Welcome to the forum!
It’s interesting to consider how quantum information – or quantum mechanics in general – could be related to BCI and brain processes.
I read your post on losttv-forum.com. I’m not a physicist or a neuroscientist. I am somewhat familiar with some of the theoretical efforts that relate QM to neurology and consciousness (eg Penrose/Hammeroff ORCH OR theory, Quantum Brain Dynamics, Scott Aaronson’s ‘Ghost in the Quantum Turing Machine’, Henry Stapp, Wigner, etc.). That said, I’m sure a real physicist could give you a much more technically sound response.
Although it’s interesting, in my view the quantum BCI technique you’ve proposed is probably not workable in principle (as well as facing some fairly serious practical challenges!), for two reasons.
The first reason is that EEG is not really suitable for capturing quantum information. EEG measures voltages, which are very, very far from the underlying quantum states of the brain’s microscopic components.
Consider: a wavefunction is the entire state of the system, in complete detail. In the case of the brain, or even any meaningfully-sized portion of it, the wavefunction (if such a thing exists – see below) includes the probability distribution for every feature of every single particle. No amount of gaussian quadrature would extract that level of detail from any number of voltage-measuring electrodes. Even with an electrode for every neuron, you still wouldn’t have enough information to reconstruct the wavefunction of even a single cell, because the 1-dimensional information that an electrode collects doesn’t let you know much about the billions or trillions of particles the neuron is made up of.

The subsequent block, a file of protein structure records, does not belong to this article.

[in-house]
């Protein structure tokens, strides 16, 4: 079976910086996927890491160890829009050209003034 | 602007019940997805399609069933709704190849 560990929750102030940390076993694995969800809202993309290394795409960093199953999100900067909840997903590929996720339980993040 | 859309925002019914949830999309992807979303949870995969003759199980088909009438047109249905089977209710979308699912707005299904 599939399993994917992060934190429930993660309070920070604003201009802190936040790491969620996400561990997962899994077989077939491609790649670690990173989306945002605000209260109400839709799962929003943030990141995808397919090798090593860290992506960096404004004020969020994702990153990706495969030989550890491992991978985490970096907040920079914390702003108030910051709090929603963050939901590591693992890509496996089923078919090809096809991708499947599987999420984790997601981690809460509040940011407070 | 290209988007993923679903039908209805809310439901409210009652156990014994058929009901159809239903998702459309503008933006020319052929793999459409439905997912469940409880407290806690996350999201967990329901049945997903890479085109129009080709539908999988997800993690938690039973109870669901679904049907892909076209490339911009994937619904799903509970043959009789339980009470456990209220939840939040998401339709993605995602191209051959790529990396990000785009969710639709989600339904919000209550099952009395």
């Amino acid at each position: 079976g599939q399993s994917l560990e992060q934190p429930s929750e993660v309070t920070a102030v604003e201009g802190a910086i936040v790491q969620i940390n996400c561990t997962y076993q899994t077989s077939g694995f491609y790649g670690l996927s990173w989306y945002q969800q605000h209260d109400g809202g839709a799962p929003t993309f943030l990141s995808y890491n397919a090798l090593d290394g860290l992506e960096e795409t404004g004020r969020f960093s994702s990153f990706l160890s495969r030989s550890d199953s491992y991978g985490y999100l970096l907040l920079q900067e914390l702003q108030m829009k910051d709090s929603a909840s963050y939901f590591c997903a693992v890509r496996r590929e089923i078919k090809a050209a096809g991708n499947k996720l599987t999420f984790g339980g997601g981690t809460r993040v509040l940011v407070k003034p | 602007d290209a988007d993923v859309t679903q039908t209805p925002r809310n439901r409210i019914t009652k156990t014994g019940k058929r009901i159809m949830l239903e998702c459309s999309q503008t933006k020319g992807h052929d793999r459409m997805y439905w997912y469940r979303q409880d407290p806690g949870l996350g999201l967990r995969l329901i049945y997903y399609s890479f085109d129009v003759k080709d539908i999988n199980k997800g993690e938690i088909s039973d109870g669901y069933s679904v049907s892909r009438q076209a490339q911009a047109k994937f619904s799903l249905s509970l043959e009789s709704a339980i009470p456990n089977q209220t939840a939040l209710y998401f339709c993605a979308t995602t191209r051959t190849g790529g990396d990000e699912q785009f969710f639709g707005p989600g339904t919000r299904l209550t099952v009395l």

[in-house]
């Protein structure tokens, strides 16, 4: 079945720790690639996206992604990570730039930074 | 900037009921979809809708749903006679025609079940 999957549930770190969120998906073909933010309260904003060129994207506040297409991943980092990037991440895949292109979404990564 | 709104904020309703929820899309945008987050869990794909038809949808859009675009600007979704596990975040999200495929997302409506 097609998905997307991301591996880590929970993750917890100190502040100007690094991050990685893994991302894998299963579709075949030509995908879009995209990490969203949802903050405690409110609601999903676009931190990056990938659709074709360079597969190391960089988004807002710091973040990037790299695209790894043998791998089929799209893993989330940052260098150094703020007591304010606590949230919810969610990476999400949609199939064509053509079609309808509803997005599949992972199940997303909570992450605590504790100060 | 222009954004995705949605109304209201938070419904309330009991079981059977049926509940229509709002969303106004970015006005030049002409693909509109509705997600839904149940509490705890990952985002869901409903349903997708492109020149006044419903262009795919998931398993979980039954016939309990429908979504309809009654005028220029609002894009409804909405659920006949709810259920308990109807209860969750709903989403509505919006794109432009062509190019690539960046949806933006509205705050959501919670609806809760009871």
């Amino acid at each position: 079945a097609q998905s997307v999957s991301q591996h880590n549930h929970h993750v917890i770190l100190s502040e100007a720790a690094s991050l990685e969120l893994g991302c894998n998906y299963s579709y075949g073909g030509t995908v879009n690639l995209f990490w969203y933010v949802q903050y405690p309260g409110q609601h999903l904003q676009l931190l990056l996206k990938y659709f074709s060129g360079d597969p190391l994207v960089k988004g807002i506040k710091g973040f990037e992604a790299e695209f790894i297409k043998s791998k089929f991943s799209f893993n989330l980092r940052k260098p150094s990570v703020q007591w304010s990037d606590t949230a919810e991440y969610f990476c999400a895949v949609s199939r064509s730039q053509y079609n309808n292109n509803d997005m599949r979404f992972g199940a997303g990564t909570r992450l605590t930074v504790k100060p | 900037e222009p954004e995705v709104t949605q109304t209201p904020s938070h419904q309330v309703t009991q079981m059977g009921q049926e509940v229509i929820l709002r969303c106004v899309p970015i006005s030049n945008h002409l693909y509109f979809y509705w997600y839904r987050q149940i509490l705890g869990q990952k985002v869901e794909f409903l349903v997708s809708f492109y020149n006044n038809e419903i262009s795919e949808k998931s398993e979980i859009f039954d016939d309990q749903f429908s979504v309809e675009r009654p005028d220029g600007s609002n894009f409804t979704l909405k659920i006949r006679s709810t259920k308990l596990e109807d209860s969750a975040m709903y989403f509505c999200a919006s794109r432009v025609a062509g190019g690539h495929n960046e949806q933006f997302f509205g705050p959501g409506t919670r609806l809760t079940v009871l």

The second reason is that the brain is a large, noisy system that is in continuous interaction with its environment – not the sort of carefully isolated systems that quantum teleportation experiments are concerned with. This means that it probably does not (even if it would otherwise) have a wavefunction all its own but is entangled with its environment and therefore “cannot be described independently”, to quote the Wikipedia article on quantum entanglement. I think this environmental entanglement (and resulting decoherence) would probably a priori prohibit quantum teleportation of brain states, as currently understood.
(As a side note, depending on which interpretation of quantum mechanics you look at the assumption would be that the brain as a whole is not quantum mechanical at all – that the QM activity only applies at smaller scales. Just don’t ask why this is the case :))
All that said, I’m not an expert on the topic, only an enthusiastic spectator to the ongoing quantum-mechanics-meets-neuroscience circus.
Thanks for posting your hypothesis to the forum! Perhaps a more knowledgeable member may have a more encouraging reply.